Egyptair Cargo bucks market trend and unveils new Middle East freighter routes
There may have been another annual decline for African carriers, but that has not stopped ...
Astral Aviation, the Kenyan cargo airline, is adding a 737-300 freighter to its fleet in November and aims to acquire two more in 2016.
CEO Sanjeev Gadhia originally planned to bring in three MD-83Fs to replace a 727-200F and two DC-9Fs (one of which remains in service). He told The Loadstar on the sidelines of the Freighters and Belly conference this week, that the change of strategy made more sense as 737s would be more fuel efficient and are available at a more competitive price, yet would have a higher ultimate resale value.
Astral is also looking to supplement its Fokker 27-500 with a second turboprop, or a small regional jet. “We need this type of aircraft for five-tonne loads and to reach more restricted airstrips,” Mr Gadhia said.
Africa is the second-fastest growing air cargo market in the world, at 4.4% a year, behind only the Middle East. Astral’s sole intercontinental service is via a wet-leased 747-400F which operates four times a week between Nairobi and London Stansted. However, Mr Gadhia sees his main opportunity in intra-Africa services, where the growth rate is 10%.
Astral serves 20 regional destinations from Nairobi. Its CEO has long talked of opening hubs in Lagos and Johannesburg, but these plans are on the back burner until market conditions improve.
“We have had to rethink Lagos because of the fall in the oil price, and currency shifts have weakened imports into South Africa. The rand has lost a quarter of its value against the dollar,” he said. “Africa is for those who are patient. You need to take a long-term view.”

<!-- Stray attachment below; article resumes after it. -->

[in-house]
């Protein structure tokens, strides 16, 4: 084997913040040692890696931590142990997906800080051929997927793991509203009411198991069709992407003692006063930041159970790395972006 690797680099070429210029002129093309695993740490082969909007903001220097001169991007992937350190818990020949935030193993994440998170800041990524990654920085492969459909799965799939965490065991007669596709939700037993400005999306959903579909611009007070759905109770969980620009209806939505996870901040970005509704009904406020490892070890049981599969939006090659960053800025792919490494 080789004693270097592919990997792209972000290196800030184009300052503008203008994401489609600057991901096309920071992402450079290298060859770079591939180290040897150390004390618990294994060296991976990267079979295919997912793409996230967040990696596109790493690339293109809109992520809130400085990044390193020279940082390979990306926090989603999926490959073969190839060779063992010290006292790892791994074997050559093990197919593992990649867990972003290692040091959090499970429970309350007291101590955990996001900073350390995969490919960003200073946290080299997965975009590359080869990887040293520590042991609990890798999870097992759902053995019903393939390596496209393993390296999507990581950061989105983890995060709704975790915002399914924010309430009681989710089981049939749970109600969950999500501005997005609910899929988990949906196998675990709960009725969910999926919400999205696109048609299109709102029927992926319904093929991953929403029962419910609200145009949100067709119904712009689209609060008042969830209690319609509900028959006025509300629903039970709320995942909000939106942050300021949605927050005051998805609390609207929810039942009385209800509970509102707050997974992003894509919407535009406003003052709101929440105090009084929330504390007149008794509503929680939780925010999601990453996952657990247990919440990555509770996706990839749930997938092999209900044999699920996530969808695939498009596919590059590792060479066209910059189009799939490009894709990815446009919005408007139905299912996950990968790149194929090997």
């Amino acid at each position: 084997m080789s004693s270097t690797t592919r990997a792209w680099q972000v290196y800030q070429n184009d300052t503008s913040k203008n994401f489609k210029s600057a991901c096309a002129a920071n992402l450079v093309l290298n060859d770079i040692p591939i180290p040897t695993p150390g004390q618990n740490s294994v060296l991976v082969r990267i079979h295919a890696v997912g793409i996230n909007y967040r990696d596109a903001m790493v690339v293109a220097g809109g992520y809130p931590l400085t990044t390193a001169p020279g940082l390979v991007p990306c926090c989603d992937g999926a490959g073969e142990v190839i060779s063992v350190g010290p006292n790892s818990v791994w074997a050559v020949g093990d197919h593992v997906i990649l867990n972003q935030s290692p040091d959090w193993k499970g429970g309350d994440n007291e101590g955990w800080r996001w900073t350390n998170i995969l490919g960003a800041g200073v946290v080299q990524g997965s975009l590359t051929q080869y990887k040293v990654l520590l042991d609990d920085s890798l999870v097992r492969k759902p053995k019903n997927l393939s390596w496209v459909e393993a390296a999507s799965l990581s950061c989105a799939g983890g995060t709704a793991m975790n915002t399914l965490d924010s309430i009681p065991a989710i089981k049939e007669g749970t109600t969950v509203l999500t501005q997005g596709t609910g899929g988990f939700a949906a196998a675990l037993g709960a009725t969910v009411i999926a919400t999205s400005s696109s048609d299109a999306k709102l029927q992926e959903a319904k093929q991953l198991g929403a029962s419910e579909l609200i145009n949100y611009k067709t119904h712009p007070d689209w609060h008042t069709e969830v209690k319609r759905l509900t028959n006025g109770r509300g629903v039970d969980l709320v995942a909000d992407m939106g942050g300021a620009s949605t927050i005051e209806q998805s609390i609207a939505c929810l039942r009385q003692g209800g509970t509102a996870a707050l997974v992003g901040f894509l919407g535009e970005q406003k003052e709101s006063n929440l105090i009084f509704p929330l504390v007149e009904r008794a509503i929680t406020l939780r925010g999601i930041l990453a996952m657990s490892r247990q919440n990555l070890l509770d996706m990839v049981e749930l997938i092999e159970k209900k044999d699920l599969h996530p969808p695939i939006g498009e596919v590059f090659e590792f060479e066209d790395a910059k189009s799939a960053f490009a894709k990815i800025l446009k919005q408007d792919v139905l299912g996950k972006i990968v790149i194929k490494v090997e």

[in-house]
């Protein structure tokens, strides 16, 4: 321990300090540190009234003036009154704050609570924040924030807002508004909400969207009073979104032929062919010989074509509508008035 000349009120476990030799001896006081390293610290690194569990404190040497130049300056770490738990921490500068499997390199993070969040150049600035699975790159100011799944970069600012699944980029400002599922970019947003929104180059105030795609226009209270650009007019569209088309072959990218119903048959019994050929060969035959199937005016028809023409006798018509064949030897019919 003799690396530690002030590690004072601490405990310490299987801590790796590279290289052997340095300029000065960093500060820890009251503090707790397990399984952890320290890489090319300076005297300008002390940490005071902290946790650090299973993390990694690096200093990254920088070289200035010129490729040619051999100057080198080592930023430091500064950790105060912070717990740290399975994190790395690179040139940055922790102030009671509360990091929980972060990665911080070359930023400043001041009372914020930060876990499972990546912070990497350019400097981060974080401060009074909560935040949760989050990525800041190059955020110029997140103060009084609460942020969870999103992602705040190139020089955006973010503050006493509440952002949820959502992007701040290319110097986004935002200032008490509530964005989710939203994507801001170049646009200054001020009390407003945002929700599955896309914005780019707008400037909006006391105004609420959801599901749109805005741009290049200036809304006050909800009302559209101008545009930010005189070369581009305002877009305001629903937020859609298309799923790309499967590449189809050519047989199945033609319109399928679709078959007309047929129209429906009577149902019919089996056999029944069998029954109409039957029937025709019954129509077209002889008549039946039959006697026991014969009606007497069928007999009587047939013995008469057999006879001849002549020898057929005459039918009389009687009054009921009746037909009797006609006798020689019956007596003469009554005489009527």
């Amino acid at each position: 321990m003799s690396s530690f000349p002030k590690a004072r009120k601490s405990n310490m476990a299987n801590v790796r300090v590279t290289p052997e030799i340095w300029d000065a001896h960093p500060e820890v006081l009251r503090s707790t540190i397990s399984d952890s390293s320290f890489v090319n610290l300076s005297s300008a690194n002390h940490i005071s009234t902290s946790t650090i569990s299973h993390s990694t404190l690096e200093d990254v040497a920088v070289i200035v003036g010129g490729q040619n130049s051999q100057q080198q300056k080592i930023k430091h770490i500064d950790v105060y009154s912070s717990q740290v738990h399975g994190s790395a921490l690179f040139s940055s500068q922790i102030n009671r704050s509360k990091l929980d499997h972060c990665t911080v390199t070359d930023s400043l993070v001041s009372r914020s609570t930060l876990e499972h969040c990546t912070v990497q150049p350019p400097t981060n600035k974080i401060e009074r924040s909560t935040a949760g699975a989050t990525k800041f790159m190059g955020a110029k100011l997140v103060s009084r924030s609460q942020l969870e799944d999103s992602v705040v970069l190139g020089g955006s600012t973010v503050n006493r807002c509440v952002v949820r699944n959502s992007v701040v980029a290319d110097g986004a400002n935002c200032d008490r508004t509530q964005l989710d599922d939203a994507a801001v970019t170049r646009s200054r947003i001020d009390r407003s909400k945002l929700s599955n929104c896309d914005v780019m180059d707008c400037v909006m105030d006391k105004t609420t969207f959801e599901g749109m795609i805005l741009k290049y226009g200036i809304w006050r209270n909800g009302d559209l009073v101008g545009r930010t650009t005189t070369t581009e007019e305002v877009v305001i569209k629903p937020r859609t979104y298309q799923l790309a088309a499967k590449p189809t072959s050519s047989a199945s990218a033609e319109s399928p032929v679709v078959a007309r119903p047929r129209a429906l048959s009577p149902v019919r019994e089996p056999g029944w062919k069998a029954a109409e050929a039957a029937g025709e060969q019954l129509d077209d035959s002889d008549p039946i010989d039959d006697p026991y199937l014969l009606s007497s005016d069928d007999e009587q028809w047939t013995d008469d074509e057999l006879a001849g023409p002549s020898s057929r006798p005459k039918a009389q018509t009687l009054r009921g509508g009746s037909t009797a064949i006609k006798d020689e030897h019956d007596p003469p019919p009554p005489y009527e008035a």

Around 85% of the tonnage moving in and out of Africa flies with foreign carriers. The predictable Middle Eastern names have led the way, achieving major improvement in transit times from Asia to Africa by consolidating shipments in their home hubs.
Although these carriers are focused on only a handful of African destinations, secondary routes have also benefited, Mr Gadhia said. Shanghai to Bujumbura, Burundi, which, until recently would have taken three weeks, can now be done in two days.
With Kenya Airways and South African Airways both going through difficult times, he believes Ethiopian Airlines is the only African carrier that can turn the turn the tide – but then only to a limited degree.
Smaller African carriers have worked to develop interline partnerships – Astral has 20 of its own, offering onward carriage to difficult, high-risk places such as Juba and Mogadishu – but have so far been reluctant to cooperate further with each other. “They should concentrate on intra-Africa. There’s more profit in it,” Mr Gadhia (pictured below) said.
An expanding middle class, already numbering 300 million, will have tremendous purchasing power, including online. He forecast that air freighted retail goods would eventually outgrow the mining and oil & gas sectors.
African countries are already doing more business with each other, so Kenyan stores are now offering meat from South Africa instead of sourcing from South America.
There is much more to come as Africa develops the world’s biggest free-trade area, with 26 countries signing up this year.
“With opportunities come challenges, including poor infrastructure and the very slow pace of liberalisation,” Mr Gadhia warned. “Two-thirds of Africa’s airports are sub-standard – many are not properly fenced, and some don’t even have fire brigades.
“You still see cargo stuck in Customs for two days. You can do your entries electronically at Nairobi, but it’s not going to happen yet in Somalia or DRC.”
However, he welcomed moves towards liberalisation in Nigeria, where international handlers have moved in on a public-private partnership basis. Mr Gadhia said other countries were now looking at this model, and urged foreign interests to do more to awaken the sleeping giant that is today’s Africa.